China offering high-interest loans to developing countries
Pakistan is caught in the deep clutches of China’s predatory loans to developing countries in its expanding sphere of influence. A $50b high-interest rate loan to Pakistan from Beijing has been invested in the China Pakistan Economic Corridor, but it may not benefit Pakistan until 40 years after the CPEC becomes operational. This is just one of China’s investments for its overall goal of economic and military superiority through which many countries have become compromised long-term.
To establish a road from China to mainland Europe, China has invited countries like Pakistan and Iran to take part in lines of credit aimed at helping them complete development projects. CITIC Group, China’s state-owned investment arm issued a US$10 billion credit line towards development projects in Iran from railways to hospitals reported in 2017 as part of Beijing’s US$124 billion Belt and Road Initiative to connect China with Europe and Africa.
The loan terms have a high interest and repayment rate which means the likelihood of these developing countries to default is high. If they do default China will be granted control over land and sea resources and with these gained territories in Pakistan, Iran, and other countries China would be able to build strategic military bases among other things. China’s plan has already proved viable in the Congo.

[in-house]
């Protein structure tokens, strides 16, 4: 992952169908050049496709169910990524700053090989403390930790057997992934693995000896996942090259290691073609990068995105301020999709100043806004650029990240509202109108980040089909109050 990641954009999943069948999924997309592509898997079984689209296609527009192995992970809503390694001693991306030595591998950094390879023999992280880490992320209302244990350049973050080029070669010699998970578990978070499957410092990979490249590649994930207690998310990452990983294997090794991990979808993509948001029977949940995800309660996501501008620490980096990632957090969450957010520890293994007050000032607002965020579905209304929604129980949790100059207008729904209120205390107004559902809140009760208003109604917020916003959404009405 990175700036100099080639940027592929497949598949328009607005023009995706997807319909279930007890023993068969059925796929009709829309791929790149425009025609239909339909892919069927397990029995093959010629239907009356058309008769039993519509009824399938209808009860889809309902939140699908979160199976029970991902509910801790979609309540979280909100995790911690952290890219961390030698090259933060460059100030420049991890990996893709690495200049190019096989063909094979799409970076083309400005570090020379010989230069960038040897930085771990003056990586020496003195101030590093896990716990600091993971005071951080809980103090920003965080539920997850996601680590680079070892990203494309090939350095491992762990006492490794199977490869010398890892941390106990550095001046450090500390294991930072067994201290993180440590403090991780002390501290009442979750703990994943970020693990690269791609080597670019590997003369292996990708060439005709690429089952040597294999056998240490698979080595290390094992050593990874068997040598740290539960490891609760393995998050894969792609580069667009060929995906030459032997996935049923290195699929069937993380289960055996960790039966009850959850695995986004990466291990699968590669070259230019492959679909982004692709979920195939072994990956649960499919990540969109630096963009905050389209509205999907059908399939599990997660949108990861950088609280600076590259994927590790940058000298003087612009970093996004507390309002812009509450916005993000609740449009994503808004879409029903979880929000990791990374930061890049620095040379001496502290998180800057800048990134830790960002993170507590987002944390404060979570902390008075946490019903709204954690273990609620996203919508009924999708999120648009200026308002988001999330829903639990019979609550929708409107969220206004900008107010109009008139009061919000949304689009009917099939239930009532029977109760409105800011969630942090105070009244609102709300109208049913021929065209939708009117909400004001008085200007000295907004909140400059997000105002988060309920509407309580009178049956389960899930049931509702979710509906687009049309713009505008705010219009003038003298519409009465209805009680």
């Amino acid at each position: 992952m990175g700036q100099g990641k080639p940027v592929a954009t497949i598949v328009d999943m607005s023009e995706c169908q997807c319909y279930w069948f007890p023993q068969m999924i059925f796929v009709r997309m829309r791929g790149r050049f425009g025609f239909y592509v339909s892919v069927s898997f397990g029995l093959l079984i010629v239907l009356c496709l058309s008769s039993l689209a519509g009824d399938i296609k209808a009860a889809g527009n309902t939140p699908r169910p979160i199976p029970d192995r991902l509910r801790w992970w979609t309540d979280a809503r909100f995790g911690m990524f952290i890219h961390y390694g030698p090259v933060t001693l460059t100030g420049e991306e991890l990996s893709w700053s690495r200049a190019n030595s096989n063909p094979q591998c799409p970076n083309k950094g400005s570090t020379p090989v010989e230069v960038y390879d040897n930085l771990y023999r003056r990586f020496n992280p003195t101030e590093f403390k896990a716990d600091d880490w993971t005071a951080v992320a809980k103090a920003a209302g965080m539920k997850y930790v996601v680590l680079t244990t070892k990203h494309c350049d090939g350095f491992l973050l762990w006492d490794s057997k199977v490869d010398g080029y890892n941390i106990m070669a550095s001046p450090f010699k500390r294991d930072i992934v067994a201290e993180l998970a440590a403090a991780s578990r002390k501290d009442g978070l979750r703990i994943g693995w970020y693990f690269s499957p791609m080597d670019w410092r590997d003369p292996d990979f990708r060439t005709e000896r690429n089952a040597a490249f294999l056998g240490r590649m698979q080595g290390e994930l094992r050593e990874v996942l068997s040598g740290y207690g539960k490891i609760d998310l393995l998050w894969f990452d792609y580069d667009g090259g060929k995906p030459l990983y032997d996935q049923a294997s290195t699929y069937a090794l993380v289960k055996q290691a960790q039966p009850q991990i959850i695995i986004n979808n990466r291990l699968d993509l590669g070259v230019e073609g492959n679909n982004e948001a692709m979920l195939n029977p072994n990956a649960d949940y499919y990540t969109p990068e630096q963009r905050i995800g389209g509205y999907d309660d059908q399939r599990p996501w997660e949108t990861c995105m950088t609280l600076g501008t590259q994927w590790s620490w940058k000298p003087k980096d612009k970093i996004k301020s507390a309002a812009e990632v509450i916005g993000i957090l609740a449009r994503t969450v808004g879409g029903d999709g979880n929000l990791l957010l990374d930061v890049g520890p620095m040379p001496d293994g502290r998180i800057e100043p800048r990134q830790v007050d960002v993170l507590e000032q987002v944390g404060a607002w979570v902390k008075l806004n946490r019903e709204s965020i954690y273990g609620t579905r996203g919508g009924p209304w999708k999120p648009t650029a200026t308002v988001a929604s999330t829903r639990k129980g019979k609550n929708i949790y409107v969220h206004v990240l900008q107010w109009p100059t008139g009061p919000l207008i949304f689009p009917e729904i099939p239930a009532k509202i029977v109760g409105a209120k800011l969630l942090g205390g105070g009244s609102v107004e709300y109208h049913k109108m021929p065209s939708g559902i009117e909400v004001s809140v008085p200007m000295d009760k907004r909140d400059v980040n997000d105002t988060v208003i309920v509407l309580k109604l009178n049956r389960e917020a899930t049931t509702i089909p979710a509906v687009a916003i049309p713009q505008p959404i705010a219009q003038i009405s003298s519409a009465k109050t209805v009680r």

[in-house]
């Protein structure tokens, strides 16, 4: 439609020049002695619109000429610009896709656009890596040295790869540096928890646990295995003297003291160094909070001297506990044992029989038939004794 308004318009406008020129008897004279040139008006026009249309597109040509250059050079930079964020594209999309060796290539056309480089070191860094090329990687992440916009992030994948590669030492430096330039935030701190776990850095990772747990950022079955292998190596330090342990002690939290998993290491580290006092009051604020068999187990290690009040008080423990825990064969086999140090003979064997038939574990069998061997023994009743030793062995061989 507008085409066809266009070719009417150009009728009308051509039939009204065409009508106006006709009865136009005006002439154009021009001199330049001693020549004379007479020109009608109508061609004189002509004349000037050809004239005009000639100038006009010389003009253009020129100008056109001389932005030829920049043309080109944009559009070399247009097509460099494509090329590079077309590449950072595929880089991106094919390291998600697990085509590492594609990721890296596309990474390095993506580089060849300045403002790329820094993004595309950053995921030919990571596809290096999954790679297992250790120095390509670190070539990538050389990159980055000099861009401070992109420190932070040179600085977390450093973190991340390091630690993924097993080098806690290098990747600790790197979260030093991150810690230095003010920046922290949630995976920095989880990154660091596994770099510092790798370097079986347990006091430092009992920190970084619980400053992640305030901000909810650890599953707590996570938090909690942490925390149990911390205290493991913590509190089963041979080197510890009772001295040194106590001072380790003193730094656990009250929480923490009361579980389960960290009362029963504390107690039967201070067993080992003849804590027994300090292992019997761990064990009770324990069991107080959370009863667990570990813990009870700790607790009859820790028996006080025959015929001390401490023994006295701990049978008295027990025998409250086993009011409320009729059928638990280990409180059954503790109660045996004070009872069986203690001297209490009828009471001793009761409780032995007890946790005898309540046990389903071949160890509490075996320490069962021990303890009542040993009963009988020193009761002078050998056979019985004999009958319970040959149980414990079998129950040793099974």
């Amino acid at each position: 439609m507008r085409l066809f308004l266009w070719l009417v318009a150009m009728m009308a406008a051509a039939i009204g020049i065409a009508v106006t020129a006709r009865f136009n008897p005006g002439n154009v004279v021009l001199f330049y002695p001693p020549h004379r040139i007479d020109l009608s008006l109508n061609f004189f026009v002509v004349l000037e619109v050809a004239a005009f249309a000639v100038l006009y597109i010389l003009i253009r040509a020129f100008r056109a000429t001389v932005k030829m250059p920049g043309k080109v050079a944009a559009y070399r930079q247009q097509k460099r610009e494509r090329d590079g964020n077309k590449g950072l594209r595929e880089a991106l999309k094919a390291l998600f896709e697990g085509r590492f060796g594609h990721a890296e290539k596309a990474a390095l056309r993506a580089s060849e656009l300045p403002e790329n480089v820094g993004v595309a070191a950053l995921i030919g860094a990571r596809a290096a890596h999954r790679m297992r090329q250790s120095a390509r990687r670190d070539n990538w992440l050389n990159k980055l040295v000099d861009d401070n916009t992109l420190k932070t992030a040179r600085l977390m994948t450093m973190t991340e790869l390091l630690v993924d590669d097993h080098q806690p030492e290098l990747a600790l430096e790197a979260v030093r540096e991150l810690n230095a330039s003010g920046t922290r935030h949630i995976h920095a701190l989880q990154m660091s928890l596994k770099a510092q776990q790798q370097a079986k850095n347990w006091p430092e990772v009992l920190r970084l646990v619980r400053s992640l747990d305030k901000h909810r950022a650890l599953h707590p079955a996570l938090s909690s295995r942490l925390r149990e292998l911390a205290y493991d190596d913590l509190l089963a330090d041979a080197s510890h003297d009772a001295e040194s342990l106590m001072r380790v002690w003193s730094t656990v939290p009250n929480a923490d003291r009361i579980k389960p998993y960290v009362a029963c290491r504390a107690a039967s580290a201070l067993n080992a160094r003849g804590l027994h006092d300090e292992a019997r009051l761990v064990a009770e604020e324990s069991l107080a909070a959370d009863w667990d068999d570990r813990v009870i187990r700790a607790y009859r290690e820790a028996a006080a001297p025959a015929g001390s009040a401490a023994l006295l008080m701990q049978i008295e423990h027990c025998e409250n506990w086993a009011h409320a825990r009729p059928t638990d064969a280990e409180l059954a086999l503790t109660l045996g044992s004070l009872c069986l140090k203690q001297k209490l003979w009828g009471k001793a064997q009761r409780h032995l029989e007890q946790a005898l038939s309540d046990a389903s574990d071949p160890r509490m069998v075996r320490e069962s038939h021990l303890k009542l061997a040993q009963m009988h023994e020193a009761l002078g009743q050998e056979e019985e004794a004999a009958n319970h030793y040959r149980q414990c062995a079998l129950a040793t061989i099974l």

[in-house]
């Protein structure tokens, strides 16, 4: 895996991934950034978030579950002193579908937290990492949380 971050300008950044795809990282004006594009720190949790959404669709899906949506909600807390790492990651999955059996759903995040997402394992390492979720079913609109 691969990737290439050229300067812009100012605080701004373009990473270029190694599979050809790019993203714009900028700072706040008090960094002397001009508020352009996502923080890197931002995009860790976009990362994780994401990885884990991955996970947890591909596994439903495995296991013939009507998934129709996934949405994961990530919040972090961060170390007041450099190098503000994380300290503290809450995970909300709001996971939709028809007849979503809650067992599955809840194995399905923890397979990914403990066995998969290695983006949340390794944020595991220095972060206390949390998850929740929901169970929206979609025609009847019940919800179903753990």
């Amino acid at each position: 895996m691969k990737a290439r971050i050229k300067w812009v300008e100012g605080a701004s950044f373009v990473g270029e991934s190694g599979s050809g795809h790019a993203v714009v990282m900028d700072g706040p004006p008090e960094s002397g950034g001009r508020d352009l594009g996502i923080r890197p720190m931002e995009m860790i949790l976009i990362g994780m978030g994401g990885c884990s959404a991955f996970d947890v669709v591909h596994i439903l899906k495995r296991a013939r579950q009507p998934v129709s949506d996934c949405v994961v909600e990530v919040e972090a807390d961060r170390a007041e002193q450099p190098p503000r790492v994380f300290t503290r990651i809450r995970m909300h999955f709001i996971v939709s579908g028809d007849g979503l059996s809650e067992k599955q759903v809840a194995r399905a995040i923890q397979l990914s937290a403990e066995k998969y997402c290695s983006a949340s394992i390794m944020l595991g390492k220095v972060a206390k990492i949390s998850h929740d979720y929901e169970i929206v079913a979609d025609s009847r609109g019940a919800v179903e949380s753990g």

Democratic Republic of Congo & Pakistan took out a loan from China
In 2017, Bloomberg reported that “The Democratic Republic of Congo’s government failed to account for more than half a billion dollars of infrastructure loans received from Chinese institutions over a six-year period, according to the Carter Center.”
The copper-mining venture, Sicomines, received $1.163 billion in loans between 2008 and 2014 for infrastructure. Only $478 million was disbursed. Congo holds the world’s largest supply of cobalt and is Africa’s largest producer of copper. The $3.2b mining job for Sicomines operates on a 6.8 million-metric-ton deposit is only part of a larger China-Congo deal struck in 2007.
Pakistan has already received $1b in a new $2b loan announced on July 28. The Tribune reported, “The $2 billion loan is likely to ease pressure on official foreign currency reserves and the rupee-dollar parity. The rupee strengthened by 64 paisas against the US dollar in the interbank market, closing at Rs 127.86 on Friday,” adding that the military has already declared the economy a state of emergency. Mike Pompeo has warned Imran-Khan not to use any funds provided by IMF $12b bailout to repay loans to China.